Head Banging Toddlers: Not your Average Heavy Metal Concert.
“Hey Mr. DJ, put a record on. I wanna dance with my baby.” – Madonna, “Music”
I know I’m dating myself, but whenever I get a request for a post about a specific topic, that song comes up in my head. It’s a good one with a great beat.
This week on the blog my subject choice comes straight up from one of my online #smartmommas who asked me to talk about head banging in kids. And not heavy metal music loving, black eyeliner wearing teenagers either. In this entry we’re gonna talk about those young kids, often babies older than 6-8 months old and toddlers, who look like they are purposely trying to injure themselves by slamming their heads into a wall or on the ground or against the side of a crib, most often related to falling asleep. Around 1 in 5 healthy children will do this at some point before age 4, and it’s seen more commonly in boys than girls. Another related phenomenon is body rocking in children, where kids will sway back and forth. Less dramatic, but similar.
I’ve seen many a parent bring in their 14 month old to acute care at 9:45PM on a Wednesday because they are concerned that their otherwise healthy child is banging their head routinely and might:
- Have autism, or
- Have seizures, or
- Be causing brain damage.
I get the concern.
Looking at a child who is having a head banging “moment” can be quite scary: it looks rhythmic, automatized, and forceful. It can last for 15 minutes, even, which feels like an eternity. If you’re not sure exactly what I’m talking about, I promise it really is self explanatory: a child will simply rock back and forth, beating his/her head against a firm surface, usually when falling asleep or upset. What’s unusual is that the child doesn’t appear to be in pain (although this may occur in the middle of a temper tantrum so the child may be angry), and in fact seems quite purposeful about it, relaxed even. Some children will simply rock back and forth without the head banging component, usually on all fours.
So I’ll get this out there right away: Rhythmic rocking and head banging in otherwise healthy children who are developing on track is nearly-always harmless, does not cause brain damage, or indicate seizures or autism.
Most developmentally on track children who bang their heads or rock their heads against a hard surface are doing so when they are overstimulated (to calm down) or understimulated (boredom), or as they are falling asleep. It’s a form of “rocking” that is thought to be self-soothing (even though it doesn’t seem so) or even a way to let emotions out. Some theories suggest that the rocking component calls up similar motion sensations from when the child was in utero, and for a toddler this may have a calming effect.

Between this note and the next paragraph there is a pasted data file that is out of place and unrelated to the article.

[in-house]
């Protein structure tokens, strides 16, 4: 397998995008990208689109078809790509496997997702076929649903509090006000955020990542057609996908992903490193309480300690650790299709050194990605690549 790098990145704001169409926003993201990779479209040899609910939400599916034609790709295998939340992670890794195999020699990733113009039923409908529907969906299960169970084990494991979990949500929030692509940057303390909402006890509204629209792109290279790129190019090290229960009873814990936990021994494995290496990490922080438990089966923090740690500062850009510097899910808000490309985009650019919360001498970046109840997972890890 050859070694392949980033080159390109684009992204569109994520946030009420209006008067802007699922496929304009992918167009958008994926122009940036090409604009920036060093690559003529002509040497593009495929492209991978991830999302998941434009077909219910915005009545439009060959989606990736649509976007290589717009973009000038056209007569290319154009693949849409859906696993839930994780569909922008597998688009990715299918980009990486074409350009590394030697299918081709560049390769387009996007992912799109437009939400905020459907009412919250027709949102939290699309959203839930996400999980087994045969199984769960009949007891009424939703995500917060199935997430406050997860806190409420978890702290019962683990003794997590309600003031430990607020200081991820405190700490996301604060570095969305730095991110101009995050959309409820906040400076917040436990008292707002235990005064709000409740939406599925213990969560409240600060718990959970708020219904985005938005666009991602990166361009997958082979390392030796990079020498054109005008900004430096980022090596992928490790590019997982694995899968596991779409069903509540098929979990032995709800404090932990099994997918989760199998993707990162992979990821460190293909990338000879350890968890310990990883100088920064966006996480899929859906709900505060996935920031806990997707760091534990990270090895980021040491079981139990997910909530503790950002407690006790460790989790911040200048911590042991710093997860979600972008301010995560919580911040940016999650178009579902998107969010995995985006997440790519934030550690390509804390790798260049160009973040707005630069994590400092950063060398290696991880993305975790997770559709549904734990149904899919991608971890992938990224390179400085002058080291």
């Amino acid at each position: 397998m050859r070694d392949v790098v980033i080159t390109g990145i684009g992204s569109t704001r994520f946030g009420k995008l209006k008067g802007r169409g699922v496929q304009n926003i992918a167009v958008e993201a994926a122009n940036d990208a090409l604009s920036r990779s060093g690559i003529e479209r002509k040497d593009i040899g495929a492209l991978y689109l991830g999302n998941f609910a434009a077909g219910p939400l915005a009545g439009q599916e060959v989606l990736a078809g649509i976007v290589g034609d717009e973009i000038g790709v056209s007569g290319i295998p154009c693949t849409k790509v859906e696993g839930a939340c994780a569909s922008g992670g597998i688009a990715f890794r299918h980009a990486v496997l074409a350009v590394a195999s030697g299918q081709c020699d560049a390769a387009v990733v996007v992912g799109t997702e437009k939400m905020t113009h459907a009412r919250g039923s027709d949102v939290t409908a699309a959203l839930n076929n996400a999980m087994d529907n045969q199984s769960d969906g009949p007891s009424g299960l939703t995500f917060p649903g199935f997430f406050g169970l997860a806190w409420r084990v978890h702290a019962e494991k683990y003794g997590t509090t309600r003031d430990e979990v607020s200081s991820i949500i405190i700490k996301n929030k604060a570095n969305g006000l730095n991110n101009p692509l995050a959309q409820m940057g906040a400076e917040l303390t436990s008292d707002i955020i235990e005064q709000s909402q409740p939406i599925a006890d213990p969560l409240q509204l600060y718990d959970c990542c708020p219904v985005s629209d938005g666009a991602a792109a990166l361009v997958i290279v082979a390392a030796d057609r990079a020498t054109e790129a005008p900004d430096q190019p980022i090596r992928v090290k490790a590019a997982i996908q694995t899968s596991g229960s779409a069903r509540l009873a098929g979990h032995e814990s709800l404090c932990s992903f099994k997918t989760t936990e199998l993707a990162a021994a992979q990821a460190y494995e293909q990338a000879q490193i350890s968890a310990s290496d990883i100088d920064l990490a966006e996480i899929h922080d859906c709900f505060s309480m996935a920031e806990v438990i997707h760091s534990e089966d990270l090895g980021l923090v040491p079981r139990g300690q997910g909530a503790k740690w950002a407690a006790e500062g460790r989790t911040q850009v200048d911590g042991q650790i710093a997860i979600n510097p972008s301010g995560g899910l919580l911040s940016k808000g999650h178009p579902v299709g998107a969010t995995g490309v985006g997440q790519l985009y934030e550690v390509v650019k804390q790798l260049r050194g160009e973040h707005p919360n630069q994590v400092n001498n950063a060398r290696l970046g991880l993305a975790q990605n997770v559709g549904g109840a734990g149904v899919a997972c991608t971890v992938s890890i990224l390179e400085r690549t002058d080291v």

So what should you do if you have an otherwise healthy, developmentally on-track rocker or head banger?
Welp. A whole lotta nothing, or as we say in medicine, “benign neglect” (25 cents!) is usually all that’s needed. The majority of children will grow out of this phase all on their own. For some kids, it can be a way to get attention, especially around sleep time, so be careful that you’re not inadvertently giving your child the signal that if she does this it gets you to step in and disrupt any routine you’re trying to set. Don’t worry about adding any extra pillows or bumpers into the crib- that’s not a safe sleep practice and it doesn’t typically help anyway.
For head banging during a temper tantrum, I really encourage all caregivers not to make a big deal about it. Being as low energy as possible is the best recipe for extinguishing the behavior as rapidly as possible. If there’s an underlying reason for all the emotion, address that for sure, but not the head banging as an expression of that emotion. Children under 3 really don’t generate enough force to truly injure themselves, so real injury shouldn’t be a factor.
When SHOULD you be concerned about head banging or rhythmic rocking?
A few red flags worth knowing about:
- If your child isn’t attaining standard developmental milestones, or is regressing in speech or motor movement, then it’s time to talk to your pediatrician about your child’s overall development and include this as part of the discussion. It still may be completely harmless, but it’s reasonable to include.
- If your child seems “in a daze” or not responsive to voice during these movements, or you are concerned about seizures, then immediate medical care should be sought.
- If you feel that your child’s sleep pattern is being regularly disrupted, talk to your pediatrician especially if snoring is associated, in case this is part of an overall primary sleep disturbance.
After reading this, I hope that we all will breathe a little easier the next time we are in Target and see a mad toddler in the middle of aisle 5 having a fit and pounding her head against the floor. She’s gonna be ok, and so will her #momma. Let’s all resolve to be supportive and non-judgmental about this all-too-frequent occurrence, now that we understand it a little better.